Thursday, 6 June 2013

Déise heads down but not out - Clare 2-20 Waterford 1-15

Don’t be deceived by the scoreboard; this game was within Waterford’s grasp. They could have been halfway home if their mastery around the middle was cashed in. Instead, Clare clung on and when they enjoyed their own period of supremacy, doubts crept in.

Those many misses chipped away at confidence. Before and after half time, the half back line (led by the flambouyant Jamie Nagle) and Shane O’Sullivan’s leadership allowed them to monopolise possession. Even after hitting those four wides on the resumption, they were still ahead but it wasn’t sufficient to kill off Clare who saw a sliver of hope. Waterford became uncertain in their shooting and the Banner pounced on that insecurity. At this level, prolificacy is punished.

The disappointing part was how the team folded up and allowed Clare to fill their boots towards the end. They were outscored 2-7 to 0-4 in the final quarter. Fitness wasn’t the only factor. 15 wides had taken the air out of the tyres. They didn’t show the mental reserves to mount a recovery mission.

That desolation was evident in the Semple Stadium tunnel. The players understandably evaded the dictaphones and sought out the sanctuary of the dressing room. They let it slip through their fingers. A shattered Michael Ryan didn’t throw out any excuses. "We lost the game in the six or seven minutes after half time. We had four good chances and we needed to take one or two of those. We missed those chances and that gave Clare a lifeline and they got a bit of a run on us. Well done to Clare they are an excellent team and they fully deserved their victory no qualms about it.”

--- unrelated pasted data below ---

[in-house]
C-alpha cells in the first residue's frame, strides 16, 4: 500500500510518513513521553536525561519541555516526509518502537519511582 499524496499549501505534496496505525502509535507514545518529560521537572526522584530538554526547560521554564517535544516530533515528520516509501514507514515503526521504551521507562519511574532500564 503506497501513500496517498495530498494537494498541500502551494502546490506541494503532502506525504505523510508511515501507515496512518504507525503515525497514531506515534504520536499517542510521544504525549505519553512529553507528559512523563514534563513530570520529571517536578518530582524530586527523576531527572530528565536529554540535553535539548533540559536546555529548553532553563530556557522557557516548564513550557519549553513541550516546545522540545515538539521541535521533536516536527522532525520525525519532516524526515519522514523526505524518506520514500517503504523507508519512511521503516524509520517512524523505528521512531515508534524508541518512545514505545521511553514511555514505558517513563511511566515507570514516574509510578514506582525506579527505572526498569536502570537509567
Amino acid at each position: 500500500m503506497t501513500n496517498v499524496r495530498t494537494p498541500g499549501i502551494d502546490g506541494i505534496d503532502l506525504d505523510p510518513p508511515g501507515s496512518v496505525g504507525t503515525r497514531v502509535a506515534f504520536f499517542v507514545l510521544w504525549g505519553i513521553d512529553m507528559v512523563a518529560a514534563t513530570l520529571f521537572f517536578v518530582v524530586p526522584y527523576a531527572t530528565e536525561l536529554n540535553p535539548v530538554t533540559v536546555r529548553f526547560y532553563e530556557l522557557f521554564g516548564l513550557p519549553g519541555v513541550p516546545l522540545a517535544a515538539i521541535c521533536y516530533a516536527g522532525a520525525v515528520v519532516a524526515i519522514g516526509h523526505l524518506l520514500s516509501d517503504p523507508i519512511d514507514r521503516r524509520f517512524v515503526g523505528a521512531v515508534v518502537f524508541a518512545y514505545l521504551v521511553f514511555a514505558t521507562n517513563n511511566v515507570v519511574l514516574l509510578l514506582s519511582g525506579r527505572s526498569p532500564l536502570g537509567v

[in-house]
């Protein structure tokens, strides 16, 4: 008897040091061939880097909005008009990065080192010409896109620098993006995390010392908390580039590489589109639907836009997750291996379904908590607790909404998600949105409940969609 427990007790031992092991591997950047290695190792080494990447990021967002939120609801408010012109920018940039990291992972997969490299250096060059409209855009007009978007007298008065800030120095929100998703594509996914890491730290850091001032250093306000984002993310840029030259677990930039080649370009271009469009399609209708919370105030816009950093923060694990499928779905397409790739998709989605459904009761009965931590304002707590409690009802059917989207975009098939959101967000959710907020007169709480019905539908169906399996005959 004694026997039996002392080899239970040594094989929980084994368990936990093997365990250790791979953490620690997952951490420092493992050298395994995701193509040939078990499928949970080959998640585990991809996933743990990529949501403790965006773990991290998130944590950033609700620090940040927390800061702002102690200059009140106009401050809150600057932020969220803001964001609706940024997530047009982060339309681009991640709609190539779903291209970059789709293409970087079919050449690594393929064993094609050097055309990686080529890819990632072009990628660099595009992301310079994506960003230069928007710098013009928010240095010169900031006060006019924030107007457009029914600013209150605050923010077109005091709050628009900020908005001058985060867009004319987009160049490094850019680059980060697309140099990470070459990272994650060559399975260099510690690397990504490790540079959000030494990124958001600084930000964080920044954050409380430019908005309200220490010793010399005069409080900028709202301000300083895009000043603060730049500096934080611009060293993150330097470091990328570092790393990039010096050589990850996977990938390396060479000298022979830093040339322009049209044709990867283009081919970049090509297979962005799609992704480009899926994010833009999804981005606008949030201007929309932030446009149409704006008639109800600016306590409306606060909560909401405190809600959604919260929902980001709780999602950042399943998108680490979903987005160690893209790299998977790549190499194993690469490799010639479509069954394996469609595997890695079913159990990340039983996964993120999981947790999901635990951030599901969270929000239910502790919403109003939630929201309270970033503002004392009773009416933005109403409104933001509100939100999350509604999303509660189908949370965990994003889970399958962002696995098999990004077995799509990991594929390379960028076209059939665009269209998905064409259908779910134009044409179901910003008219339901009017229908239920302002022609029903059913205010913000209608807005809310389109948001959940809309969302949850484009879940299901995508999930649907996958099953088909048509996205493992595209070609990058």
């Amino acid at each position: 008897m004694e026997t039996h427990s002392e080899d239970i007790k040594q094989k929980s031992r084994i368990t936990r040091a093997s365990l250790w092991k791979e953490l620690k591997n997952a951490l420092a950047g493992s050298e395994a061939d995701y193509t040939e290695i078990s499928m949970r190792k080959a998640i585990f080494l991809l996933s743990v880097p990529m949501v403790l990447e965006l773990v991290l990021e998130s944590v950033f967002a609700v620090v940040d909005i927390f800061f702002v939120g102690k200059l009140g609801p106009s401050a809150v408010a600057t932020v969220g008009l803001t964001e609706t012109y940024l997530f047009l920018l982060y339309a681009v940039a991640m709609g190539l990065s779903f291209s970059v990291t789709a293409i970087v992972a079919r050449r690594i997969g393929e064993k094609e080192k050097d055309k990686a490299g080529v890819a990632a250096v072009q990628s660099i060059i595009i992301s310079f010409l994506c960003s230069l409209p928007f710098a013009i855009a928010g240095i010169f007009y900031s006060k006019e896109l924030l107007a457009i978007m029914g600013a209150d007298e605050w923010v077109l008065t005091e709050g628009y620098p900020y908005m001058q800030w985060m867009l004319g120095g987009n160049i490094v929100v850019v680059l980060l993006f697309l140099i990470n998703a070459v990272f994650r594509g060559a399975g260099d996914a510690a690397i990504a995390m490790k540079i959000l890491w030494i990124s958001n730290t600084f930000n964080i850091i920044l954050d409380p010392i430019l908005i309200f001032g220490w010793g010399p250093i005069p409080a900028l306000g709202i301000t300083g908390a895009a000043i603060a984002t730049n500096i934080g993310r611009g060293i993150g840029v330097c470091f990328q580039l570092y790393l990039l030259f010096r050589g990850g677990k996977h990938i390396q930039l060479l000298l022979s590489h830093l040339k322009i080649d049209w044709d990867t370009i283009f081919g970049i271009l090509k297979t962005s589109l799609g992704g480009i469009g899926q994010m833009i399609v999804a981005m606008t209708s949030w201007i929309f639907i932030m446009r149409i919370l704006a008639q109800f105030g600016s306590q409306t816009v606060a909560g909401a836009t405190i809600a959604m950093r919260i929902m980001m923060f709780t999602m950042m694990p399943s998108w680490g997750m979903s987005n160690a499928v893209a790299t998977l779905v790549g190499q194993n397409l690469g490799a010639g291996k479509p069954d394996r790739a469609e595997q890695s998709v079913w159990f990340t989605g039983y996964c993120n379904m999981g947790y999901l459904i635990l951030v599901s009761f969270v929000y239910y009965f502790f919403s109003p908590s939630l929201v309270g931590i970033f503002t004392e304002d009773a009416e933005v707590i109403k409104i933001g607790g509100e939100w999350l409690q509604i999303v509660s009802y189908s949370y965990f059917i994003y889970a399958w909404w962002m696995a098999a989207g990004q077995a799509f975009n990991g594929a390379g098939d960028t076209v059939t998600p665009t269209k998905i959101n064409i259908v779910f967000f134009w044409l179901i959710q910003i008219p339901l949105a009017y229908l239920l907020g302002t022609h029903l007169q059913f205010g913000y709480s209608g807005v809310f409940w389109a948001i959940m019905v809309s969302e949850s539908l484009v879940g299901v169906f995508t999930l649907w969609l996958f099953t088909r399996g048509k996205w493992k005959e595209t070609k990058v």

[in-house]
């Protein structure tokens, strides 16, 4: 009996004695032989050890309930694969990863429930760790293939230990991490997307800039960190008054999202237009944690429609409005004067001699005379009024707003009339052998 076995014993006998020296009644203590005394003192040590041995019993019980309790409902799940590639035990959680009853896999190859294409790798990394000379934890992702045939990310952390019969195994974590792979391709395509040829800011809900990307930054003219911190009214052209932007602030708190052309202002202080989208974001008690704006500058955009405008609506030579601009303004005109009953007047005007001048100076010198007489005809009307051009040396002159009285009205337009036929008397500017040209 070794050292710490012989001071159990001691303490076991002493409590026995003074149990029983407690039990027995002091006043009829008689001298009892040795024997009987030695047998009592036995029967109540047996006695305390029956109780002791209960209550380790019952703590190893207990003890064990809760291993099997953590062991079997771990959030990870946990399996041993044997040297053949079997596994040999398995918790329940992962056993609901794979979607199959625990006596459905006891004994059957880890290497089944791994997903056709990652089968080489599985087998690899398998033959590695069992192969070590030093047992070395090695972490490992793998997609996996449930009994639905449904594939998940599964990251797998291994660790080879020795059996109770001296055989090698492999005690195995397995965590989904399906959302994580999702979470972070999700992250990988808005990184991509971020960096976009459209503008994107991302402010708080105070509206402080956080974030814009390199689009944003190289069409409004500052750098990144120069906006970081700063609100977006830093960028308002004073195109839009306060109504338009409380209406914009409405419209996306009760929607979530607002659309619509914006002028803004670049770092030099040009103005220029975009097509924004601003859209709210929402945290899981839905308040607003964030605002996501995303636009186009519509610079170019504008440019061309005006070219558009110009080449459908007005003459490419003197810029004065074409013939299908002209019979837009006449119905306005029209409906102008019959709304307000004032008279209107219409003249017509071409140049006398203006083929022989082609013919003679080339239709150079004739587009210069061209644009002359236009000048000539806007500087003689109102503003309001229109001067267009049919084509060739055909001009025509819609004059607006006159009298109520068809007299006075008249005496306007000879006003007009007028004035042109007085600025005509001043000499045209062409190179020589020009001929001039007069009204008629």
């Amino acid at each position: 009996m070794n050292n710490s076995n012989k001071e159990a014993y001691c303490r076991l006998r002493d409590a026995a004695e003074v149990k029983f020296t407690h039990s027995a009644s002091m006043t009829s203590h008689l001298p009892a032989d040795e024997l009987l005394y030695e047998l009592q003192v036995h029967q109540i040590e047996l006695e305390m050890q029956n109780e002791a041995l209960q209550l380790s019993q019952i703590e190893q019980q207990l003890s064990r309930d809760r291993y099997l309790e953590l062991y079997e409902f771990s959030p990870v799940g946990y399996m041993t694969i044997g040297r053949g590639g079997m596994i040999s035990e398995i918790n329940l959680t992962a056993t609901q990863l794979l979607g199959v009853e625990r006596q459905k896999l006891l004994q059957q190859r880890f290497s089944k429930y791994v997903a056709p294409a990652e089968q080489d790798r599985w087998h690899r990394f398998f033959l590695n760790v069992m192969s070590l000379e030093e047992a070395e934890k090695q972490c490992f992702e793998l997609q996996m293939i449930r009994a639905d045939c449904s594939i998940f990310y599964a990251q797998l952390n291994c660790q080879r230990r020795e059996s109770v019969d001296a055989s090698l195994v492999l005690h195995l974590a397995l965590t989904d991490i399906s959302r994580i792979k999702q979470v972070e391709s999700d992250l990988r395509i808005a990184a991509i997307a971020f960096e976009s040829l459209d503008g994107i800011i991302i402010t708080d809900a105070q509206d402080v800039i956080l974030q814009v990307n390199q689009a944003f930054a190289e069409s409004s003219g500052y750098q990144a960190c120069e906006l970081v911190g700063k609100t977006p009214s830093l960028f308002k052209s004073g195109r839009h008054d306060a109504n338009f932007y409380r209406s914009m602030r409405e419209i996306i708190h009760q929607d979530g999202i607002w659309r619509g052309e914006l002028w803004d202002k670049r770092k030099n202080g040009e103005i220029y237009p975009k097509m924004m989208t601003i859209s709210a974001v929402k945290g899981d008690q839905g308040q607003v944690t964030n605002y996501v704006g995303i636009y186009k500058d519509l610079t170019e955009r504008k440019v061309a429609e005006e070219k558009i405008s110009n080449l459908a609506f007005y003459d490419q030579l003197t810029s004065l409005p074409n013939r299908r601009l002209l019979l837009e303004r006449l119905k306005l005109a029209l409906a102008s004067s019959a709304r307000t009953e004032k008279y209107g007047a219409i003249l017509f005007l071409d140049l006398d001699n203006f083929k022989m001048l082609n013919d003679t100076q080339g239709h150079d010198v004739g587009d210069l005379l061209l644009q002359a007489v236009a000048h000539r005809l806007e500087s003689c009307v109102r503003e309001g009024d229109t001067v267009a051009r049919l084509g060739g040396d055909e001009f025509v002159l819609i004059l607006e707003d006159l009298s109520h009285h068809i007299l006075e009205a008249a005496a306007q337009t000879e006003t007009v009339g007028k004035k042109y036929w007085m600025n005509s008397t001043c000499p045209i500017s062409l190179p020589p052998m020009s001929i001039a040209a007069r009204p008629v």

He again showed graciousness in defeat but deep down he would have realised that very few breaks came Waterford’s way. James McGrath’s erratic showing on the whistle gave cause for irritation in the stands. At the start of the second half, Clare were the beneficiaries of a number of dubious calls which Colin Ryan took full advantage of. It’s difficult to disagree with John Mullane’s assessment from Monday’s Independent. “I don't like being critical of referees but between the 45th and 50th minutes, he gave soft frees to Clare and that enabled them to push on and win the match.” The two goals also came in unfortunate circumstances as Kevin Moran made an uncharacteristic error of judgement and Patrick Kelly’s booming free fell kindly for Conor McGrath.

Make no mistake about these were two teams on edge. This nervousness meant that the quality suffered. The Banner roar was heard early as Tony Kelly and John Conlon set out their stall. They were soon quietened when Jake Dillon ruthlessly finished from Patrick Donnellan’s slack clearance and it settled down the Déise. They were tentative but with Michael Walsh offering an oasis of calm, they dictated the terms. On the wings, Jamie Nagle launched clearances into enemy territory and Kevin Moran grew into the game with a trademark point towards the end of the half. Shane O’Sullivan provided assists for four points and Darragh Fives dashed forward. The match-ups were spot on. Maurice Shanahan destroyed David McInerney in the air and Noel Connors kept a lid on Conor McGrath. The men on the line also didn’t hesitate to change free takers when required. Kelly (who traded blows with the Brick all afternoon) and Conlon landed a couple of punches before the break and a four point lead didn’t accurately paint the picture.